The nerve-jangling end of the Scottish referendum campaign was an outstanding moment of political theatre and a fitting conclusion to a remarkable period of democratic mobilisation and deliberation across Scotland. The opportunity for citizens to exercise direct popular sovereignty over the very foundations of the state is, alas, a rare privilege, evocatively described in books of political theory, but rarely experienced in practice amid the quotidian humdrumness that constitutes the political fare of most democratic societies today.
The Scottish people, most observers agree, rose to the occasion and engaged in a wide-ranging and well-informed debate that got to the heart of many important constitutional and economic issues. The supporters of Scottish independence should be singled out for their imaginative campaign, which formed a highly visible presence across Scottish cities and towns for many months before the referendum. Running beyond the Scottish National Party (SNP), the ‘Yes’ campaign in effect coalesced into an innovative social movement, of the sort that has sprung up across many different countries in recent years in the wake of the financial crisis. The shift of opinion towards ‘Yes’ among intellectuals and artists, and, crucially, among Labour-supporting working class voters, was palpable, and represented a qualitative leap forward for the independence cause from its previous status as a romantic minority preoccupation.
And after the votes were tallied, the Anglo-Scottish Union had been democratically legitimised for the first time in its history. This result – and the size of the ‘No’ vote – came as a surprise to some observers, and many participants in the independence movement, who were confident that they were going to win. Therein lies a cautionary lesson about the ‘Yes’ campaign.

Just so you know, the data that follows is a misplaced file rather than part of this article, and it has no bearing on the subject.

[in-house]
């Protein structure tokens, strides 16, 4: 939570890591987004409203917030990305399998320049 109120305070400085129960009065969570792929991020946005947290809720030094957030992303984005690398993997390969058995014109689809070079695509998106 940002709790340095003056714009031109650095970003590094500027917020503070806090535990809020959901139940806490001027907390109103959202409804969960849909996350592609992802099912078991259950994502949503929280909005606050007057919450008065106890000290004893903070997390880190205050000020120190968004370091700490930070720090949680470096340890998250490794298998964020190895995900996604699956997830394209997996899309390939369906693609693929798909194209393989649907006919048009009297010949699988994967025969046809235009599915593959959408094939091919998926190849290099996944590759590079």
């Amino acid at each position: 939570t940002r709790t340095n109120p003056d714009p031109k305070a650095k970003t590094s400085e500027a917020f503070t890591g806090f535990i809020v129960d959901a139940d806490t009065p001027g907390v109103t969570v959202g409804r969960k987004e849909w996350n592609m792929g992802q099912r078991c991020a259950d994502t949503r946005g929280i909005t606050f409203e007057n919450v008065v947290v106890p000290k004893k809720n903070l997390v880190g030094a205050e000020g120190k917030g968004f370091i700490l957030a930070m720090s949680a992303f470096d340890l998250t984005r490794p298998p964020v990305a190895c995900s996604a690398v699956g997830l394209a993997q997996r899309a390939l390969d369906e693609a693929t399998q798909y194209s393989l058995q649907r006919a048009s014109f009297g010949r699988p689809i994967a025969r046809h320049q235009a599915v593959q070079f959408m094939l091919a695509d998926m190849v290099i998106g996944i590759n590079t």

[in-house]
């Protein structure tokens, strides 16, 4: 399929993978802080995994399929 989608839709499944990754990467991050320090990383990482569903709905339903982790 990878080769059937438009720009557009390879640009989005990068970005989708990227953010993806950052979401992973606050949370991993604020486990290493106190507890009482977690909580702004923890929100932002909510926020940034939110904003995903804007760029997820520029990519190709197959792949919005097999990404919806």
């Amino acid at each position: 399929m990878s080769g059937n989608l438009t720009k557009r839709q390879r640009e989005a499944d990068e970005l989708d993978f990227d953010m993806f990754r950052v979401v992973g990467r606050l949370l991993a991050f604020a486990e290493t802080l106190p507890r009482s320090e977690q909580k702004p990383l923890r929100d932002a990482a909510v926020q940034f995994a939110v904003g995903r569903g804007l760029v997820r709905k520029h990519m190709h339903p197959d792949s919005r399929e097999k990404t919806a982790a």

Yes and No
It is extremely difficult, absent a deep economic or social crisis, to break up an existing democratic state. The fact that Scottish independence got so close to winning a majority tells us something about how toxic the political and economic environment has now become for the traditional ruling parties in Scotland – and probably in Britain as well. But in the end the environment was not quite toxic enough for the advocates of Scottish independence, because there were many Scots who thought they still had a lot to lose from a radical rupture in Scotland’s constitutional position. Whatever one thinks about this belief, the fact that elements of the ‘Yes’ campaign (though not, I suspect, the SNP leadership) regarded a mobilisation of deprived working class Scots as sufficient to swing the vote their way suggests a misunderstanding of the political dynamics of affluent post-industrial economies such as Scotland’s. The electoral arithmetic of the class composition of Scotland is such that the only way to build a successful majority for ‘Yes’, or for that matter for parliamentary elections, is through constructing a broad cross-class coalition. The electoral glory days of the Scottish Labour Party in the 1990s and early 2000s were founded on precisely this insight, by marrying together working class support with the votes of middle class public sector workers and professionals, all of whom came to see Labour as the party that best expressed their worldview and interests.